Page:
This fallacy comes from a misunderstanding of Paul’s instructions on divorce in 1 Corinthians 7. Paul says that if the unbelieving spouse consents to live with the believer, then the believer must not send them away. By no means is this the same as saying if the unbelieving spouse refuses to divorce, then neither can the believer. The word “consents” requires positive action on the part of the unbeliever. Webster’s definition of consent: archaic: to be in concord in opinion or sentiment. Concord is defined as a state of agreement or harmony. In the text of 1 Corinthians 7 itself Paul provides the ways in which this agreement is to take shape. First, for the unbeliever’s consent to be given they will be actively in the process of being sanctified through the believing spouse (Verse 14a+b). In other words, they will be living in harmony with the life of a believer (Much like Cornelius in The Acts of the Apostles prior to his own conversion). Secondly, the unbeliever must agree to bring the children up in the fear and admonition of the Lord (Verse 14c+d). In a divided home the children will be unclean, but with this consent the children will be holy. Third, peace—the absence of bickering and fighting—is an integral part of this consent (Verse 15). Finally, the unbelieving spouse must believe that Jesus is the way, the truth and the life (Verse 16). They must believe that the only way to forgiveness and reconciliation with God is through the atoning sacrifice of Jesus Christ our Lord. To believe anything else divides the household and the children will not be holy. Clearly the unbeliever would not themselves yet be saved, but they must give honest, intellectual ascent that Jesus is the only way of salvation. For centuries it has been obvious that if Paul’s conditional clause was met, then the believer must not divorce their unbelieving spouse, but it is equally true of a conditional clause that if the condition is not met, then the believing spouse should divorce the unbeliever. So why has this understanding been entirely absent? What people look for they usually find. Their presuppositions say that God hates divorce and Jesus calls it adultery, neither of which are correct, so then Paul’s text to the Corinthians must prohibit divorce as well.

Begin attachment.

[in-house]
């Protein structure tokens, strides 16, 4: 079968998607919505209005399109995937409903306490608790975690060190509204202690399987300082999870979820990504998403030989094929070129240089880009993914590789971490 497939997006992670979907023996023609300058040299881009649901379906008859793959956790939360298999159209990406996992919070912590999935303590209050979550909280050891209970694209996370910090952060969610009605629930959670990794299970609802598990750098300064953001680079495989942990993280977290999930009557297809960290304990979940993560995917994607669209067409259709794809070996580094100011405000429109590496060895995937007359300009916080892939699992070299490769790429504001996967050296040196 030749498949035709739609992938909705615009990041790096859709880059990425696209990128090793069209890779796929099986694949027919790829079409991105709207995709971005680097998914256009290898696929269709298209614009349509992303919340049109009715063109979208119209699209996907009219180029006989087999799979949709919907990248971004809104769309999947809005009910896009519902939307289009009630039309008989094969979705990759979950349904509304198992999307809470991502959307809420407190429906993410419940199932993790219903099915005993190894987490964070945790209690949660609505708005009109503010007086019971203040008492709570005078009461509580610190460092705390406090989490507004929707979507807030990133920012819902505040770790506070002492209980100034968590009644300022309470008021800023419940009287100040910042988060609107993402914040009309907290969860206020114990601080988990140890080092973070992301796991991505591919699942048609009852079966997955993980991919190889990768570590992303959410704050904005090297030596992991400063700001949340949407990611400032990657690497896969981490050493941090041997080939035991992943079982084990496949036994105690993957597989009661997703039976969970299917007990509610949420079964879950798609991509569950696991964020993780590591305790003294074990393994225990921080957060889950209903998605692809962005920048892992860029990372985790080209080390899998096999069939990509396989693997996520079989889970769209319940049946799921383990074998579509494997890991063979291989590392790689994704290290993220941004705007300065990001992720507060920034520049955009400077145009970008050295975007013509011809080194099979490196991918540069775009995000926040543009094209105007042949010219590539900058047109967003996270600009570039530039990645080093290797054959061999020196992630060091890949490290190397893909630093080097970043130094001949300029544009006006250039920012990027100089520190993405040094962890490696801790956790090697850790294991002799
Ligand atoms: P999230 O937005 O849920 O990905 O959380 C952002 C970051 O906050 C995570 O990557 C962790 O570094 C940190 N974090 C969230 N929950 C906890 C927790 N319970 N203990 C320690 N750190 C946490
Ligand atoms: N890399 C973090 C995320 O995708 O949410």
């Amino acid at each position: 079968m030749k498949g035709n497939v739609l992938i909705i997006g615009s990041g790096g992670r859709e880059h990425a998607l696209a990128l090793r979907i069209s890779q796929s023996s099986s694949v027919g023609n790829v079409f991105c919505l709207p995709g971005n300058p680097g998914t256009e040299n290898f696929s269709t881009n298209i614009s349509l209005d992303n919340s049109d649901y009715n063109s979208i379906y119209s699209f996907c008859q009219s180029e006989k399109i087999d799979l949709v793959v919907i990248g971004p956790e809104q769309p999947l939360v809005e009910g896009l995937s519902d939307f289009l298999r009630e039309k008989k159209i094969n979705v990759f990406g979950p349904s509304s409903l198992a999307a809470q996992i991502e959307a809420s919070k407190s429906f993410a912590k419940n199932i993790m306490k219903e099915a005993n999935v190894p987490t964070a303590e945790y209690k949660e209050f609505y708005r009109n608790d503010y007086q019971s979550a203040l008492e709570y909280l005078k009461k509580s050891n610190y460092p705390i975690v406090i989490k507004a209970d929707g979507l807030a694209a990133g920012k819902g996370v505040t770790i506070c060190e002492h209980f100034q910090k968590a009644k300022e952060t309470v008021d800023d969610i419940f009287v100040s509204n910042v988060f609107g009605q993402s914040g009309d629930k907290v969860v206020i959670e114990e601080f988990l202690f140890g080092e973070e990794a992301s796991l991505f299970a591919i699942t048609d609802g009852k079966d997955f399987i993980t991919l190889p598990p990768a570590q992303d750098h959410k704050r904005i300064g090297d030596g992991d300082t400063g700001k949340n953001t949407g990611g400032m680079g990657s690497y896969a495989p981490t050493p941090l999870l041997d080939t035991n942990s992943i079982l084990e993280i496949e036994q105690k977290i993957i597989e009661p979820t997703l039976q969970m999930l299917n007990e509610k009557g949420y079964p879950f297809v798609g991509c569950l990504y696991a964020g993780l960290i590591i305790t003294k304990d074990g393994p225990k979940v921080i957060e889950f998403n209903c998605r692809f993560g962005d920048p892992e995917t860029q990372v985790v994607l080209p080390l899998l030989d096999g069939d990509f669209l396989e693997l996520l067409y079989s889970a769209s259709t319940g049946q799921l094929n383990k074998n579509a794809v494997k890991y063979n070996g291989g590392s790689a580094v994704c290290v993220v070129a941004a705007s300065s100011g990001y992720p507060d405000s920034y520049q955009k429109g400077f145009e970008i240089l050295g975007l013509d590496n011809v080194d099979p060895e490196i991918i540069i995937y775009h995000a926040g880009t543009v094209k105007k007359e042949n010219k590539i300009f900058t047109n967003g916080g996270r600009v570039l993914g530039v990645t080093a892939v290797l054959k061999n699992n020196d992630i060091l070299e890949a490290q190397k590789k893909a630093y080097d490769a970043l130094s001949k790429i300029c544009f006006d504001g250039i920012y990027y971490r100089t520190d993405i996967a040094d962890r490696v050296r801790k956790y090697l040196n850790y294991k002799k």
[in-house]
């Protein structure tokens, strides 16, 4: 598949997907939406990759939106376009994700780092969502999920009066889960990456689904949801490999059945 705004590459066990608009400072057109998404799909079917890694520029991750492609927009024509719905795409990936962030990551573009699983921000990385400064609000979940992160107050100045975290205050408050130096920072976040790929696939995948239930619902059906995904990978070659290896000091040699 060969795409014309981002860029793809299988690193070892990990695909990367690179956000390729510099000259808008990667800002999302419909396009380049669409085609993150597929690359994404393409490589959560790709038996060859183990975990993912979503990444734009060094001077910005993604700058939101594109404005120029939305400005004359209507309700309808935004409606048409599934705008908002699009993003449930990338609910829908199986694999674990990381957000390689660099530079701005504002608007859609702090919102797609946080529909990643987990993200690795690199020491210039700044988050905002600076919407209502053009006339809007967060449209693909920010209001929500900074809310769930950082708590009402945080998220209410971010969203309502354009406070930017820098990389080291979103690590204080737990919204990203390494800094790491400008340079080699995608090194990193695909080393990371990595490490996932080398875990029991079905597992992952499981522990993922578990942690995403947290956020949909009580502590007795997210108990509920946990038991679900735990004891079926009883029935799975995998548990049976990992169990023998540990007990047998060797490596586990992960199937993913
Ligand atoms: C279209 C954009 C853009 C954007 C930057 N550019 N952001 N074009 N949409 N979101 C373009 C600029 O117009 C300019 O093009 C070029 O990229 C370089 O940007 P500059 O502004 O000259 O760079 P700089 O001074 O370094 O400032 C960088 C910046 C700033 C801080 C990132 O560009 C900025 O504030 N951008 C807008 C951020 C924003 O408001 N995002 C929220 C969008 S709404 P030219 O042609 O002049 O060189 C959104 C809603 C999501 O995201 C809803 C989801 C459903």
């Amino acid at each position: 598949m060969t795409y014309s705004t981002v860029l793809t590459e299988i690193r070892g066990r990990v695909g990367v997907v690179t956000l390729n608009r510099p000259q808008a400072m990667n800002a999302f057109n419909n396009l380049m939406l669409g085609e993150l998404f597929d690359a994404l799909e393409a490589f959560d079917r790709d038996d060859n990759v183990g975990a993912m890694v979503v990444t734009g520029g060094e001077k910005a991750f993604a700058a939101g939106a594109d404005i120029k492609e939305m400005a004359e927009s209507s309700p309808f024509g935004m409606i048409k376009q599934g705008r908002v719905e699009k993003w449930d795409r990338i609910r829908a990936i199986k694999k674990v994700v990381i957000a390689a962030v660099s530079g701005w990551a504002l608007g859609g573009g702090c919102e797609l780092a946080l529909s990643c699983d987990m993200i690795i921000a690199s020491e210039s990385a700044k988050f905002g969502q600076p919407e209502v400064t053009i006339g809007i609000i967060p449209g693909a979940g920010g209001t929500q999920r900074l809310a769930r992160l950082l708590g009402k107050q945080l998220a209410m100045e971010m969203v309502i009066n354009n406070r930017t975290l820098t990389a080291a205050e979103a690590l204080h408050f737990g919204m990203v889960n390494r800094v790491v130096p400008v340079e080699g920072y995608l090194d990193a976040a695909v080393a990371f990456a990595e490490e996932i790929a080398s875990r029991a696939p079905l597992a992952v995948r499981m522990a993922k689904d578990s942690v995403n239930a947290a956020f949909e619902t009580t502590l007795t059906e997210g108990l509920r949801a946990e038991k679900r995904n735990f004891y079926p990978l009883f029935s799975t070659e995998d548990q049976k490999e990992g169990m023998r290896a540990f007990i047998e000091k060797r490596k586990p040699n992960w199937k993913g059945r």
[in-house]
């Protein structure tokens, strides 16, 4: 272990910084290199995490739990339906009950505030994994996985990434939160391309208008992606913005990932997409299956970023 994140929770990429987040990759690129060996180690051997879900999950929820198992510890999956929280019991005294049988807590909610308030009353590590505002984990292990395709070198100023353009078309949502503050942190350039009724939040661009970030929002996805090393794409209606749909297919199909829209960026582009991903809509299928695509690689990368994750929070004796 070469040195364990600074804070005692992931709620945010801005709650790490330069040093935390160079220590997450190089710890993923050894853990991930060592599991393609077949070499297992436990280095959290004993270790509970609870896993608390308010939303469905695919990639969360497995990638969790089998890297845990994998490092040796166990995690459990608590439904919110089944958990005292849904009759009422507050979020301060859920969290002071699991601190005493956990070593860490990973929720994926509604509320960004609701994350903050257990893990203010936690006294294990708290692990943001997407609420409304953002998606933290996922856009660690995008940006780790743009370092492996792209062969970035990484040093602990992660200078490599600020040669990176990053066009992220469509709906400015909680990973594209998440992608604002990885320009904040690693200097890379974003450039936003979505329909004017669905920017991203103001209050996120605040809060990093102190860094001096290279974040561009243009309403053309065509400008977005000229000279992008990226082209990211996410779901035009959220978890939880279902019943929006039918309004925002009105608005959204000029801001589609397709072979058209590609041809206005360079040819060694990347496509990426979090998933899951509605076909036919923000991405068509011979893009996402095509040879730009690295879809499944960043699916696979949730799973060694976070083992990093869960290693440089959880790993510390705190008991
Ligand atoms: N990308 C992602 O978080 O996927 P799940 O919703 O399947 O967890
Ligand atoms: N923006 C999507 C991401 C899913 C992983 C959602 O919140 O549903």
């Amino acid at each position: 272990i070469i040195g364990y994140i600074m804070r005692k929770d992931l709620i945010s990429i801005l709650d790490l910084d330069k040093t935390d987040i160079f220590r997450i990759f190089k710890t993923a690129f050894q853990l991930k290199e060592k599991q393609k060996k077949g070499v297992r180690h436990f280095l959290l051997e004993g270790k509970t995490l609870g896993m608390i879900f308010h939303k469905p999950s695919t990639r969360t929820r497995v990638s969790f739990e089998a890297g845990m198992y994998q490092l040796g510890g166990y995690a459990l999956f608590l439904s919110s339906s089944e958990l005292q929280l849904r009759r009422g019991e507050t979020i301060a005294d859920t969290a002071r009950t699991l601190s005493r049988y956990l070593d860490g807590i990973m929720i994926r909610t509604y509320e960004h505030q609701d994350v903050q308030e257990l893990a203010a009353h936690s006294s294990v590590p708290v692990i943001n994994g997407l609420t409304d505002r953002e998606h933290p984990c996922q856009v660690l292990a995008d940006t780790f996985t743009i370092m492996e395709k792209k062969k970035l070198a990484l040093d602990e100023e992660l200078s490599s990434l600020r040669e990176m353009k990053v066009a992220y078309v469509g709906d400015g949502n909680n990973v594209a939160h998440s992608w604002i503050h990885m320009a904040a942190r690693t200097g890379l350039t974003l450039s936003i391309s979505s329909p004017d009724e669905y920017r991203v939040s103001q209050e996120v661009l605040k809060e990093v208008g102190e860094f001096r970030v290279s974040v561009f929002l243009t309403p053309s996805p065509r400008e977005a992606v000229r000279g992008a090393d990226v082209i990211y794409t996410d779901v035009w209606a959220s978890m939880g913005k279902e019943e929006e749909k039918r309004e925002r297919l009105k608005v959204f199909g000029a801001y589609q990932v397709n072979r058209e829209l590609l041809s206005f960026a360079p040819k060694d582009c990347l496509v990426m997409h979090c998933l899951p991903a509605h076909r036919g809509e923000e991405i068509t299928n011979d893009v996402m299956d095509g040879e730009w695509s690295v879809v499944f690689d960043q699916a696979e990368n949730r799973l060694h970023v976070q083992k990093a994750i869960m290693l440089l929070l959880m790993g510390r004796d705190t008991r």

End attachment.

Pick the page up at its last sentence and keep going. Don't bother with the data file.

Fallacy #7: Jesus’ Use of “Hardness of Heart” Refers to Man’s Insistence to Use Divorce to Commit Adultery